Brinley Macnamara (host) (12:37):
To review Richard's Quantum Statevector Implementation Toolkit, aka QUASIT, ingests a quantum algorithm in Dirac notation and outputs the same algorithm as a quantum circuit diagram. He refers to his tool as a Quantum Statevector Implementation Toolkit because Dirac notation will encode each state of the quantum computer at any given step of the algorithm as a "state-vector." But for the purposes of this podcast, all you need to know about a quantum statevector is that it boils down to some really confusing mathematical notation. So, whenever you hear statevector, just think confusing mathematical notation.
Brinley Macnamara (host) (13:13):
Now, to understand why translating a sequence of quantum statevectors into a quantum circuit diagram is incredibly useful, let's return to Richard's quantum peanut butter sandwich recipe. And at this point, I need to let you in on a little secret, which is, our quantum recipe analogy isn't 100% accurate. This is because it implies that a formalized quantum peanut butter sandwich recipe leaves out the concrete steps for how you'd go about making a quantum peanut butter sandwich. But the reality is much more nuanced.
Brinley Macnamara (host) (13:43):
The truth is that quantum physicists tend to be very detail-oriented people who go to great lengths to publish the implementation steps of their quantum algorithms. However, the mathematical notation, i.e., the direct notation, they use to describe these implementation steps is really difficult to understand if you're not an expert in the field. In other words, this mathematical notation is enough to convince other quantum physicists that a particular peanut butter sandwich recipe is exponentially better than every peanut butter sandwich recipe known to man, but not enough to implement the recipe in a programming language like Q#. Here's Richard.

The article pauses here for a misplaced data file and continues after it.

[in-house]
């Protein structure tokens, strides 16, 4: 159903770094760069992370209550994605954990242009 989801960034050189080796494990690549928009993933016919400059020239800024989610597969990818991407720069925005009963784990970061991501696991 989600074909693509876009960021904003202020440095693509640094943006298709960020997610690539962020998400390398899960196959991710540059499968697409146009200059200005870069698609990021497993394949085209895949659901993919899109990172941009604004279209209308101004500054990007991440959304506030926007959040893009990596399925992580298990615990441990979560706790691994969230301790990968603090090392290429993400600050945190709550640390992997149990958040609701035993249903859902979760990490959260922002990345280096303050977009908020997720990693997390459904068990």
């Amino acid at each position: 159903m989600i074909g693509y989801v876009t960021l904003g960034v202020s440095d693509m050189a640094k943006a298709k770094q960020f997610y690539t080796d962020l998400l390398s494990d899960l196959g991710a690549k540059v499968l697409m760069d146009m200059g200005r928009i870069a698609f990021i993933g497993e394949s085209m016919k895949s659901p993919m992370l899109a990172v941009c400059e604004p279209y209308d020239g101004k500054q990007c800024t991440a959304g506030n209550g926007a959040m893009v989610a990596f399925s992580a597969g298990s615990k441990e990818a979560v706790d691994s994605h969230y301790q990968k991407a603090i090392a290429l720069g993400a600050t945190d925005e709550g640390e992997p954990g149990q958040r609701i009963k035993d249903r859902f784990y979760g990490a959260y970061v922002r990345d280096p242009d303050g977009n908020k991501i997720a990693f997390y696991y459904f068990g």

Richard Preston (14:17):
Certainly to get your algorithm published, it has to be correct. Right? The math notation that we use, the Dirac notation that would describe the state of a quantum computer at each step of the way, this is a complete description of the algorithm. But just because it's a complete description doesn't mean that it's an easy description to then implement in a software program. You could think of it like a mathematical proof, right? You could have a mathematical proof for that an algorithm works or that an algorithm has certain properties, but it's a different task altogether to then code it in a particular programming language.